Tainted evidence from supergrass leads to overturned conviction of another West Midlands Serious Crime Squad Case
Two men sentenced to a total of 24 years following investigations by the discredited West Midlands Serious Crime Squad had their convictions quashed at the Court of Appeal yesterday.
Christopher Hagans and John Wilson were alleged to have been members of the Thursday Gang, a group of armed robbers who operated across Birmingham and the Black Country in the late 1970s and early 1980s.
The pair were convicted in 1983 following evidence from former gang member turned supergrass Richard Mackay.
Mr Hagans, from Kingstanding, Birmingham, was sentenced to 14 years for his involvement in a post office robbery in Bristol and possessing a sawn-off shotgun.
Mr Wilson, from Edgbaston, was sentenced to ten years for armed robbery.
The pair always denied their involvement and fought to clear their names after being released.
Both applied to the Birmingham-based Criminal Cases Review Commission to re-examine their convictions and the cases were referred to the Court of Appeal last year.
The appeal was based on the unreliability of evidence given by Mackay, which has been discredited in other Court of Appeal cases.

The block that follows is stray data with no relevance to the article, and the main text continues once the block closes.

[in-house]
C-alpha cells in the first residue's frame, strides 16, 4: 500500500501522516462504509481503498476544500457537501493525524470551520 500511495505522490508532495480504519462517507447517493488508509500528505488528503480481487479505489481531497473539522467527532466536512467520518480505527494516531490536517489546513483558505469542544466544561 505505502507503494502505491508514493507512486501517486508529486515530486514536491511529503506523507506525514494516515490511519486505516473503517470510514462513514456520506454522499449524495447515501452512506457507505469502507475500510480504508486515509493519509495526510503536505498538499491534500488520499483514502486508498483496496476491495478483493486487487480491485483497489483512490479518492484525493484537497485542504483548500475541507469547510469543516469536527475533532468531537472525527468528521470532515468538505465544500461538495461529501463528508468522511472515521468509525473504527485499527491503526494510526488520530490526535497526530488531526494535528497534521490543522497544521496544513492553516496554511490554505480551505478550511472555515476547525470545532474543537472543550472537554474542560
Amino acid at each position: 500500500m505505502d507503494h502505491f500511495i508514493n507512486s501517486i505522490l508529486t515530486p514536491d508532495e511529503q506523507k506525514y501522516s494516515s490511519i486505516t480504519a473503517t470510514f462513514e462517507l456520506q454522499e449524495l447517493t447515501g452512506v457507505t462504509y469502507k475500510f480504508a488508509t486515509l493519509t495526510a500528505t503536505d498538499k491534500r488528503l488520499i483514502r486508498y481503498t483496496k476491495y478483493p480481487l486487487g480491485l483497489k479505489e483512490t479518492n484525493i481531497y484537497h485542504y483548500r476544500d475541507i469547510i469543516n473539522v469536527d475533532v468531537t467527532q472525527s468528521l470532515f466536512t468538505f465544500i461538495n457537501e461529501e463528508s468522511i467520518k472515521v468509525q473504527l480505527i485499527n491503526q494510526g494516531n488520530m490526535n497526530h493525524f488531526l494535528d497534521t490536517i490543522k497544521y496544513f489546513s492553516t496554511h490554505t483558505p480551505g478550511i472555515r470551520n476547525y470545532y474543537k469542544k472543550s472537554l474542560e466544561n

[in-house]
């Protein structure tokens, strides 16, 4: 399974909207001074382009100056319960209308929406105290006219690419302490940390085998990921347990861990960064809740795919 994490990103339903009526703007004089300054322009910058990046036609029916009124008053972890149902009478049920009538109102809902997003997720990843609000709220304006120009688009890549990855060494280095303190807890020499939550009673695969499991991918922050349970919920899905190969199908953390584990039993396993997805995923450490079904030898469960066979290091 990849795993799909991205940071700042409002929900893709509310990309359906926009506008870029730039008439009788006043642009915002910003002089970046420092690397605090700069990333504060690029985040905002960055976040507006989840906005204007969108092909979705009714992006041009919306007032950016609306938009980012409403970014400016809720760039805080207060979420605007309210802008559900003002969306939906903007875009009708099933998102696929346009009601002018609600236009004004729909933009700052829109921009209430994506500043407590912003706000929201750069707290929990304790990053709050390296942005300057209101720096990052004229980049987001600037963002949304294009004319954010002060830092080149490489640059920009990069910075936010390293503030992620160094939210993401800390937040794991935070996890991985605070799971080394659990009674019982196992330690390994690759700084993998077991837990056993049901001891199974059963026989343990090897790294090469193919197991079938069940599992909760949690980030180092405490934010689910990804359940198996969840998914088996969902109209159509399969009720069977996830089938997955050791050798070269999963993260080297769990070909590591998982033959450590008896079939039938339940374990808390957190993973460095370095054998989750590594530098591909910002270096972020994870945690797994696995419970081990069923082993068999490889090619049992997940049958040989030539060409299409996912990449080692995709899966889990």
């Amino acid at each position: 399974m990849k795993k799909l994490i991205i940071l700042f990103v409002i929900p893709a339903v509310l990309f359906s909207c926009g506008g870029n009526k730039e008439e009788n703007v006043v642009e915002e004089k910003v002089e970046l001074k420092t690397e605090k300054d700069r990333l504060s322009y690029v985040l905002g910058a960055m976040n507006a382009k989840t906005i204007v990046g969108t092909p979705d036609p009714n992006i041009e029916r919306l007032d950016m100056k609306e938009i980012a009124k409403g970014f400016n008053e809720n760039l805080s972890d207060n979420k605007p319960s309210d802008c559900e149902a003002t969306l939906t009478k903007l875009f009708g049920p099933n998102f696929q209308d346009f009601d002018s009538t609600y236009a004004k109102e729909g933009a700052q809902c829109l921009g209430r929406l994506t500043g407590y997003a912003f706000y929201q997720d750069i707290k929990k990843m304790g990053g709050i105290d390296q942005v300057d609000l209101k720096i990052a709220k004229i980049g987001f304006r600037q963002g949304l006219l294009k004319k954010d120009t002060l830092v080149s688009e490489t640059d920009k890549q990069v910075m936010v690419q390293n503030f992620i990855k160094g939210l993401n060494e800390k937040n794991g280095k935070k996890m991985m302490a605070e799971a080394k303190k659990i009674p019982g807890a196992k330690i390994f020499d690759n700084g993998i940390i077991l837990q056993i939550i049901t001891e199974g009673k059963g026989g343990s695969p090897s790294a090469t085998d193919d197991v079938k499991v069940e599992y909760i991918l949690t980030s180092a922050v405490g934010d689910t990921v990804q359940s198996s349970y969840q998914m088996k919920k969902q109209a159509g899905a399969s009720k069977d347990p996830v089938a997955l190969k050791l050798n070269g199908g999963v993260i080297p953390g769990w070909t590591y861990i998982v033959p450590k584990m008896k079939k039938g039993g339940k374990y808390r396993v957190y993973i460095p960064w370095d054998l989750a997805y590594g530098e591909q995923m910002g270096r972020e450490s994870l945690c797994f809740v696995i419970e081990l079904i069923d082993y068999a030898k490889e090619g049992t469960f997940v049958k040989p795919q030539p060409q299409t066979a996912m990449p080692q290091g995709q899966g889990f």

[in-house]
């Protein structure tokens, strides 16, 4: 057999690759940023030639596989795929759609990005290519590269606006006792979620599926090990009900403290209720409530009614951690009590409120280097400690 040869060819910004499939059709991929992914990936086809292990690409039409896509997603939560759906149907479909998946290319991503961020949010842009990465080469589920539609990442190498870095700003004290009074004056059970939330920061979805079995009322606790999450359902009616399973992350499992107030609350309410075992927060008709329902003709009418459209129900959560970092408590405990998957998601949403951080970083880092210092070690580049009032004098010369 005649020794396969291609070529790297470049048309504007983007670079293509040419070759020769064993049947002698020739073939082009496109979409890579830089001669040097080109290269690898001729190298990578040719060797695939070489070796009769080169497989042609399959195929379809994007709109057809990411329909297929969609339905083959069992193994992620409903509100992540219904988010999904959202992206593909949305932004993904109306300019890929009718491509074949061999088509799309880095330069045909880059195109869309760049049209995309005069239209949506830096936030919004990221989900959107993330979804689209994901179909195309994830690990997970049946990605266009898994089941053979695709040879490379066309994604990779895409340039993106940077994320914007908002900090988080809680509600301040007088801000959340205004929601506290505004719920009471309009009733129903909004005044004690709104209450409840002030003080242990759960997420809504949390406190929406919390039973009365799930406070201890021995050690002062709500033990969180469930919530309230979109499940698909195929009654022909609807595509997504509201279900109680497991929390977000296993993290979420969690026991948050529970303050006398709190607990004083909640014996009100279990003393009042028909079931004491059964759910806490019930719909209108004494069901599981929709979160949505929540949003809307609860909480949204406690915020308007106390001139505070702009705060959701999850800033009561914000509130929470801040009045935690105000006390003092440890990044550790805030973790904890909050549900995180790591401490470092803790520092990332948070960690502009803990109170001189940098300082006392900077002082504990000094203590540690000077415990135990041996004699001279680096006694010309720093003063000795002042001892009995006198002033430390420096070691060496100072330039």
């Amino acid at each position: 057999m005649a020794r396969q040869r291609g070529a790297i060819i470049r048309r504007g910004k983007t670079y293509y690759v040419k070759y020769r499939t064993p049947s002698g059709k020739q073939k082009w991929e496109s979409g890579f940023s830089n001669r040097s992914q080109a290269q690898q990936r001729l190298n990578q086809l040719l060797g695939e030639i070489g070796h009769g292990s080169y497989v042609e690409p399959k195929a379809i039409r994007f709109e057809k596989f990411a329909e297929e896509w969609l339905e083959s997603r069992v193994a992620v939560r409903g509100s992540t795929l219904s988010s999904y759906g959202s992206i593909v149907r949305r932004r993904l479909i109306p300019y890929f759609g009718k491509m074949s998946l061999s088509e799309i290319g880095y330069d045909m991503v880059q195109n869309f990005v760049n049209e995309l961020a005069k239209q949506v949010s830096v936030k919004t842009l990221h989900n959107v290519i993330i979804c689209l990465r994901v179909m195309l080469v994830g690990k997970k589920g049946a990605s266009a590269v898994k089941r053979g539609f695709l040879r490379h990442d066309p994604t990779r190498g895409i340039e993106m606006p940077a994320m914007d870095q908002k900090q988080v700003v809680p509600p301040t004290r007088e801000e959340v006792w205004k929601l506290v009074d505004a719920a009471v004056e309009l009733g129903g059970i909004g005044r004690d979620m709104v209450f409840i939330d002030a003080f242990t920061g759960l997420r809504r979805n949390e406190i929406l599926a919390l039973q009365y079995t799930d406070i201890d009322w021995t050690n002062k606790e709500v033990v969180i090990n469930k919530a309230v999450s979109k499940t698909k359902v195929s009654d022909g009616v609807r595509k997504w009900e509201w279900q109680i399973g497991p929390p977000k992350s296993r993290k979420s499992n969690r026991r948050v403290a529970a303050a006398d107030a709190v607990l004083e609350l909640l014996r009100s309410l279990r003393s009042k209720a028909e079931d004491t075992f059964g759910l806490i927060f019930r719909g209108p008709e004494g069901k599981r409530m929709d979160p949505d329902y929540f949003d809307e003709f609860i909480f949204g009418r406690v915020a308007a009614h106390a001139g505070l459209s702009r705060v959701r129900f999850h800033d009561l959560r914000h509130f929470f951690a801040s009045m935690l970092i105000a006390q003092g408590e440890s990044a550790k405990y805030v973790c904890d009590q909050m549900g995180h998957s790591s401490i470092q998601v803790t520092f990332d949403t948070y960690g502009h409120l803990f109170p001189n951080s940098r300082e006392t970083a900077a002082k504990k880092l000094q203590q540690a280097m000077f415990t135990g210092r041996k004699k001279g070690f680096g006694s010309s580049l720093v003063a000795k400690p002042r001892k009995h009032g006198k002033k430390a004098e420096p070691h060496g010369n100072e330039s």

Alleged Thursday Gang members Michael Dunne, Patrick Gaughan, Donald and Ronald Brown, who were also convicted on evidence given by Mackay, had their convictions quashed by the Appeal Court in 2001.
At that hearing Lord Justice Rose said evidence of police officers and Mackay and fellow gangland supergrass Keith Morgan “can no longer be regarded as credible.”
Yesterday’s successful appeal was not opposed by the Crown Prosecution Service. The court did not give reasons for its judgment, which is expected to be published at a future date.
Mr Hagans, now 54, was arrested in 1982 charged with seven robberies around the country.
All the charges were dropped, except the Bristol robbery, although he claimed not to know where Bristol was.
The father-of-six served nine years of the 14-year sentence he was given at Leicester Crown Court.
Mr Hagans said he missed seeing his children grow up and will now apply for compensation.
When his case was referred, Mr Hagans said: “I went in a young man and I came out an old man, the kids all grown up and I missed that.”
His solicitor, Ewen Smith of Birmingham law firm Glaisyers, said: “If the evidence of Richard Mackay is tainted, the remaining evidence presented by the prosecution at the the trial is not enough to preserve the safety of the conviction.”
So far more than 40 people [as of 2003 – the number is now much higher] imprisoned as a result of the squad’s activities have had their convictions overturned.
Set up in 1974 to combat the most dangerous offenders in the region, it was disbanded in 1989 by the then West Midlands Chief Constable Geoffrey Dear after allegations that detectives had fabricated evidence. No officers from the squad have been convicted of any offence and compensation claims have so far cost an estimated £12 million.
(Retrieved from ICBirmingham.co.uk, 22 October 2003)